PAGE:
By Stephen Jacobson
Supplying a window into the background of the trendy felony occupation in Western Europe, Stephen Jacobson provides a heritage of attorneys within the so much industrialized urban at the Mediterranean. faraway from being mere curators of static legislation, Barcelona's legal professionals have been on the heart of social clash and political and monetary switch, mediating among kingdom, relatives, and society.Beginning with the resurrection of a decadent bar throughout the Enlightenment, Jacobson lines the historic evolution of attorneys during the lengthy 19th century. one of the matters he explores are the attributes of the fashionable criminal career, how legal professionals engaged with the Enlightenment, how they molded occasions within the Age of Revolution and helped consolidate a liberal constitutional order, why a liberal occupation grew to become conservative and corporatist, and the way legal professionals promoted fin-de-siÃ¨cle nationalism.From the vantage element of a urban with a amazing criminal tradition,Catalonia's Advocates presents clean perception into eu social and criminal historical past; the origins of liberal professionalism; the schooling, education, and perform of legislations within the 19th century; the growth of continental bureaucracies; and the corporatist points of contemporary nationalism.
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Additional info for Catalonia's Advocates: Lawyers, Society, and Politics in Barcelona, 1759-1900 (Studies in Legal History)
Under the Bourbons, natives were not barred from achieving these coveted positions, but it was more difficult than before. Spain’s first two Bourbon kings, Philip V and Ferdinand VI, preferred to mix natives with outsiders, a policy based on the supposition that candidates born and bred in distant locales were less dependent on local networks of power and patronage, less prone to venality, and more faithful to the crown. The framers of the Representation, however, were not convinced by this principle of Bourbon statecraft, which was applied not only in the Crown of Aragon but in many of the other kingdoms as well.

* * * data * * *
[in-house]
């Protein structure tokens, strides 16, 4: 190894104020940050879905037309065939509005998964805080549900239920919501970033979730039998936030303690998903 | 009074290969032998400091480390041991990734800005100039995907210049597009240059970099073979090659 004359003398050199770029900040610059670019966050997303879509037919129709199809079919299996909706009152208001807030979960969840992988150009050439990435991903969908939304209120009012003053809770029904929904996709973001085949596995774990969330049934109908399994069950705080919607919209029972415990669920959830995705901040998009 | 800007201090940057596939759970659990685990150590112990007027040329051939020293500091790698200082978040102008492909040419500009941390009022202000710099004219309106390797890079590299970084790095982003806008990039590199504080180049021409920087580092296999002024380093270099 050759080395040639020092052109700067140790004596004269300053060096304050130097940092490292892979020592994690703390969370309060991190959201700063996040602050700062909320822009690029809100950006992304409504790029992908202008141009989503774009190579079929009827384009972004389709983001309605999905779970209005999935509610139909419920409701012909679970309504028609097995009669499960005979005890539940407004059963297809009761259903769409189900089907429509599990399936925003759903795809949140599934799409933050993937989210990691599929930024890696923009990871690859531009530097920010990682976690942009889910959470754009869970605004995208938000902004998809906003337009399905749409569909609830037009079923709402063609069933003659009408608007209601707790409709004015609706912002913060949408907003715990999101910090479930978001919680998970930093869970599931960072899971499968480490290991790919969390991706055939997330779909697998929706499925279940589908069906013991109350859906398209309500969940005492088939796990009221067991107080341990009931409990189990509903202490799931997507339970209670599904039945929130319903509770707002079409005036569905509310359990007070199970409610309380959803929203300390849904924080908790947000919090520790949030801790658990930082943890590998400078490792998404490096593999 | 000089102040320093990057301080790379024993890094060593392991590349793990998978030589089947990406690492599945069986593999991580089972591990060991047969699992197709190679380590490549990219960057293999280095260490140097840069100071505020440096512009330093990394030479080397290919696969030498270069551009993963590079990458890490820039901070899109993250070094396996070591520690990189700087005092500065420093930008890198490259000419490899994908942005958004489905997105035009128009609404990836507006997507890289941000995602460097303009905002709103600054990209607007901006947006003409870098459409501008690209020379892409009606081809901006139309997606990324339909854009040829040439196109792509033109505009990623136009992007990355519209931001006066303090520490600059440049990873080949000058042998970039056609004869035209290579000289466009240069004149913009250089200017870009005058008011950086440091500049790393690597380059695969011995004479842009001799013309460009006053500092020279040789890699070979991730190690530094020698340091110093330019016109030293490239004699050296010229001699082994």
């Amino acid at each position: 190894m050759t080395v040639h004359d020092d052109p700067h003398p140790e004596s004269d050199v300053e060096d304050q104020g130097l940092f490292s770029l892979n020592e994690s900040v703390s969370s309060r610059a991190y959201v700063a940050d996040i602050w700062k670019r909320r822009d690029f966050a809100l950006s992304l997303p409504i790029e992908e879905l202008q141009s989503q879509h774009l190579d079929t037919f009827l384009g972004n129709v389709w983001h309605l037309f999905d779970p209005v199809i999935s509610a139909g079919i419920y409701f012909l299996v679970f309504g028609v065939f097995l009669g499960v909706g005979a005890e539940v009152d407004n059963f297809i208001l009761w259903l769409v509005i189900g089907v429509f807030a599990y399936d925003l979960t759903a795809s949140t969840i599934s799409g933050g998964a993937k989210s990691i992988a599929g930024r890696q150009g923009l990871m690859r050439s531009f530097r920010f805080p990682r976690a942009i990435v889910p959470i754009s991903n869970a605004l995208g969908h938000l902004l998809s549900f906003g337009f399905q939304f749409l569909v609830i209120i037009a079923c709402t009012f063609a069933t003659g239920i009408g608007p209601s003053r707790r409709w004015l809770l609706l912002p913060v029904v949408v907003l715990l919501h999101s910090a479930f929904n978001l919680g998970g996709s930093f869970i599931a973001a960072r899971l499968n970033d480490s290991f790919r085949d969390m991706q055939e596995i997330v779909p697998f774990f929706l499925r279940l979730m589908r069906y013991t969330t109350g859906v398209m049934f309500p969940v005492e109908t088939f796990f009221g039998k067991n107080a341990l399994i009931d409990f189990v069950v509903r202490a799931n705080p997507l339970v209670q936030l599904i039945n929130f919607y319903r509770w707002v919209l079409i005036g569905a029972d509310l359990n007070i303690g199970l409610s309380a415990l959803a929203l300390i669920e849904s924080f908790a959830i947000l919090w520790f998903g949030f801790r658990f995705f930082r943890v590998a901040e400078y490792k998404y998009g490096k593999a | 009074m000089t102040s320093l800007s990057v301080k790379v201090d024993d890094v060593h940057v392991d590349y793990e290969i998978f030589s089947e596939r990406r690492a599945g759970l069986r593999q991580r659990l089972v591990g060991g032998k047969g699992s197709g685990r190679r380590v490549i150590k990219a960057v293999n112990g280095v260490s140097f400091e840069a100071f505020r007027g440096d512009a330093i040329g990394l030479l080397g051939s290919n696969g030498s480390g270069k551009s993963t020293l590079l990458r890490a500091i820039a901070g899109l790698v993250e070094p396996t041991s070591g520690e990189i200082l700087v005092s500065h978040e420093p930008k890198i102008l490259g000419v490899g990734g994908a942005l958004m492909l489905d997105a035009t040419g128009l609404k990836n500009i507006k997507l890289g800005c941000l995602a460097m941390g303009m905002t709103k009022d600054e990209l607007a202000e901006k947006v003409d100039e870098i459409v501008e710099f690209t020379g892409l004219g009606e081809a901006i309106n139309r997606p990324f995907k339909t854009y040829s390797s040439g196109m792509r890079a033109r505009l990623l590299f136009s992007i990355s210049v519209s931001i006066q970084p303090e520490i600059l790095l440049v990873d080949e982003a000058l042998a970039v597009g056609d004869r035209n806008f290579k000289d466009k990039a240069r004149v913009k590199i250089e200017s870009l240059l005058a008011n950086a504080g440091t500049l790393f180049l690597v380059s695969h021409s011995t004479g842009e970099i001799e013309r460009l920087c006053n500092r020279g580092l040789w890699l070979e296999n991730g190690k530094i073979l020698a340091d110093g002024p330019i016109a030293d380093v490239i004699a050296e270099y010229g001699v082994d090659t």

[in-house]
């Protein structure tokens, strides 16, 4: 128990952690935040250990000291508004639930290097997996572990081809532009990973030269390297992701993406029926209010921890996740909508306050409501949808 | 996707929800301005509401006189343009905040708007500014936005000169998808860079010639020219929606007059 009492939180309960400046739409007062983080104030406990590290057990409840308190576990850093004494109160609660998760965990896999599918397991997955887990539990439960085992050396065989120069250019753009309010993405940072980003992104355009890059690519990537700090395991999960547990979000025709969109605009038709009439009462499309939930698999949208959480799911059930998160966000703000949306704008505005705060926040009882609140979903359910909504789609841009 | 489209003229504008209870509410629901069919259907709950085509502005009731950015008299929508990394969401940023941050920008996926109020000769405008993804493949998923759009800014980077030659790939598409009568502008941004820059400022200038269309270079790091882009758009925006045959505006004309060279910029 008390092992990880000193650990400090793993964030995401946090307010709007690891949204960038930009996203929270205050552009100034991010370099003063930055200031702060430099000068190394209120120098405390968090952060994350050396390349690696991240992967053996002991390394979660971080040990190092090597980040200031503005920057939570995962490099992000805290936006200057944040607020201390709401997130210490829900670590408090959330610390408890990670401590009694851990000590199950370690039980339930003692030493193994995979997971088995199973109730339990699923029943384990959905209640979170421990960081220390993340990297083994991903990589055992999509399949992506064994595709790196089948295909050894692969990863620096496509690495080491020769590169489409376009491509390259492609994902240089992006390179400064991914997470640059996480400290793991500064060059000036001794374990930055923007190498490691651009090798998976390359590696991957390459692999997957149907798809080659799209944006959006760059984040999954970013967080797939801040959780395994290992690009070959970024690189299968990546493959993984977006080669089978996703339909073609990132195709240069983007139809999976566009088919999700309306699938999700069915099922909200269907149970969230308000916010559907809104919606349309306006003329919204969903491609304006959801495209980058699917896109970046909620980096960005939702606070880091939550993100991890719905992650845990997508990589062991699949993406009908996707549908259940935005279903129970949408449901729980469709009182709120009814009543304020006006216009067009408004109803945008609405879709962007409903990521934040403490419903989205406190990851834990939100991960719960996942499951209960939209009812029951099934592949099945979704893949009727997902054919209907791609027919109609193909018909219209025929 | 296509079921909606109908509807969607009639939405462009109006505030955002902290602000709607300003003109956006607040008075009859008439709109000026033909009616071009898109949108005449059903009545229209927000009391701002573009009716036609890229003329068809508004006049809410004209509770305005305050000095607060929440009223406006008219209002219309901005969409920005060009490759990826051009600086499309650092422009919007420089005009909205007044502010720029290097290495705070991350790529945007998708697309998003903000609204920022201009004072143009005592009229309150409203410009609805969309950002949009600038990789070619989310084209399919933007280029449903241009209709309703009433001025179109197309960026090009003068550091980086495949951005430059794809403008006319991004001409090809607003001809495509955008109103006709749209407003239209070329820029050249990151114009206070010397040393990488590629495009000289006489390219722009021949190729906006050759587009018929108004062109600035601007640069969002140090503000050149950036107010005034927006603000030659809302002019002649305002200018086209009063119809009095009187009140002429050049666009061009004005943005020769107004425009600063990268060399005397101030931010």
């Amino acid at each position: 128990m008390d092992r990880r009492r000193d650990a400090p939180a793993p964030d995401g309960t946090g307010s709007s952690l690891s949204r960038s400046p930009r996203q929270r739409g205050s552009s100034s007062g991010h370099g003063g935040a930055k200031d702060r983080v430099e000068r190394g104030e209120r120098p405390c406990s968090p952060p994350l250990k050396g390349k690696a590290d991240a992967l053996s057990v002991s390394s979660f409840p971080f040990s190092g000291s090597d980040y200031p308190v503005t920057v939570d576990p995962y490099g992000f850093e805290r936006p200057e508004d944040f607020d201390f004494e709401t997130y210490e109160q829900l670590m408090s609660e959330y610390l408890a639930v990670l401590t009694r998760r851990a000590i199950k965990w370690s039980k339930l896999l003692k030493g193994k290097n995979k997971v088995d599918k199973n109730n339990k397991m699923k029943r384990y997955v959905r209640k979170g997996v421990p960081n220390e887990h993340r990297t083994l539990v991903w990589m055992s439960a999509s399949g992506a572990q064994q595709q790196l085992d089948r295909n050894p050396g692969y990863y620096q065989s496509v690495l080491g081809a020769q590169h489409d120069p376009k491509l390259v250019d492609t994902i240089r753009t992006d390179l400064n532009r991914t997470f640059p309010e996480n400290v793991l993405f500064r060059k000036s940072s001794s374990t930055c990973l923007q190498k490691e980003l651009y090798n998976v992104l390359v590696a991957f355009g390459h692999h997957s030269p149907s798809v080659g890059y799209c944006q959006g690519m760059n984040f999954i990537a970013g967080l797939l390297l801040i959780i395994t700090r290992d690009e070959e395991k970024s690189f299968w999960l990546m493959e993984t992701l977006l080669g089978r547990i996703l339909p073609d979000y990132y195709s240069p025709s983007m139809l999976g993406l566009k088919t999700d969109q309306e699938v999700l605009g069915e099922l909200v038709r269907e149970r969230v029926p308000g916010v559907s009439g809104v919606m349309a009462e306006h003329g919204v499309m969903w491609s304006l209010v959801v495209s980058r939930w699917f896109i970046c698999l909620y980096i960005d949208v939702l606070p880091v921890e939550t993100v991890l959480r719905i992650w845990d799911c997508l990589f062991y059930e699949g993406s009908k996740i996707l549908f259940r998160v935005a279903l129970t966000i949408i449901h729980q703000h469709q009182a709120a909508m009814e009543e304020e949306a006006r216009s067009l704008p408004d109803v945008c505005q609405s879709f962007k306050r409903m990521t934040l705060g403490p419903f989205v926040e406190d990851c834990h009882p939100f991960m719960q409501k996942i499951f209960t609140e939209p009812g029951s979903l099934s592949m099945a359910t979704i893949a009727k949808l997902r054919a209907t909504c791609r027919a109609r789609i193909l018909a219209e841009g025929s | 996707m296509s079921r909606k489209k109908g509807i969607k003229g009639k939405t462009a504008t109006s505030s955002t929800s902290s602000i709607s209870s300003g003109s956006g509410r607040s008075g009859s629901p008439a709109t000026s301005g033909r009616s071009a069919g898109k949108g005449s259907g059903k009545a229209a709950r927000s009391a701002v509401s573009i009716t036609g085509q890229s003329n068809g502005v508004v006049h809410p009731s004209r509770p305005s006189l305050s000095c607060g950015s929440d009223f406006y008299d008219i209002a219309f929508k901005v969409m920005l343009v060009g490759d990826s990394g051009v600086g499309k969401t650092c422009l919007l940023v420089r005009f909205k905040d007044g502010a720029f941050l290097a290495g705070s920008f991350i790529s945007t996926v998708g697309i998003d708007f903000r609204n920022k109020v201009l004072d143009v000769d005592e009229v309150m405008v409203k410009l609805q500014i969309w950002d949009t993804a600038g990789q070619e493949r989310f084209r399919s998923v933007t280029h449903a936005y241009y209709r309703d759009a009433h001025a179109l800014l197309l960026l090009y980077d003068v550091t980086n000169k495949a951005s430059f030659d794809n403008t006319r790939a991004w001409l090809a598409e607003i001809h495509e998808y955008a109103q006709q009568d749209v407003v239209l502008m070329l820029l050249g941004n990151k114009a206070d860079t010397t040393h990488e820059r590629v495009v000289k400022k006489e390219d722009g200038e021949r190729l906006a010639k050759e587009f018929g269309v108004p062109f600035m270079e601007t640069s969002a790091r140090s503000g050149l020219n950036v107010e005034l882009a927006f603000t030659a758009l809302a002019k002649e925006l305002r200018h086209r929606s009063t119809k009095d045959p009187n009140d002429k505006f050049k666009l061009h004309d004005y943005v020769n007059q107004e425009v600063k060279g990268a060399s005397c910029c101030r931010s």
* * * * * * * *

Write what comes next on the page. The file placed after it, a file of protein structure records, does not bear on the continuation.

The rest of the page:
Table 1 shows that, following the implantation of absolutism under Philip V in 1716, the number of lawyers in the city decreased sharply. After bottoming out, the bar The Modern Profession S 31 Table 1. Lawyers per 10,000 Inhabitants in Barcelona Year 1389 1589 1716 1759 1802 1847 1887 Total Number of Lawyers Approximate Population Lawyers per 10,000 Inhabitants 39 130 165 109 215 329 653 40,000 35,000 30,000 75,000 115,000 160,000 270,000 10 37 55 15 19 21 24 Sources: For figures running between 1359 and 1716, see Amelang, “Barristers and Judges,” 1269.
24 From all perspectives, then, and even in their own words, the bar was at a historical nadir. The days of a noblesse de robe were long gone, distinguished advocates no longer served as venerated counselors to political bodies, talented forensic minds did not ascend to the bench with the frequency of the past, and the bar had become a career destination for the so-called poor. No doubt, a few advocates felt suffocated within a walled city, rapidly expanding in population, where royal appointees and army officers — many recruited from outside the region and ignorant of local laws, customs, and language — dominated positions of authority and political power.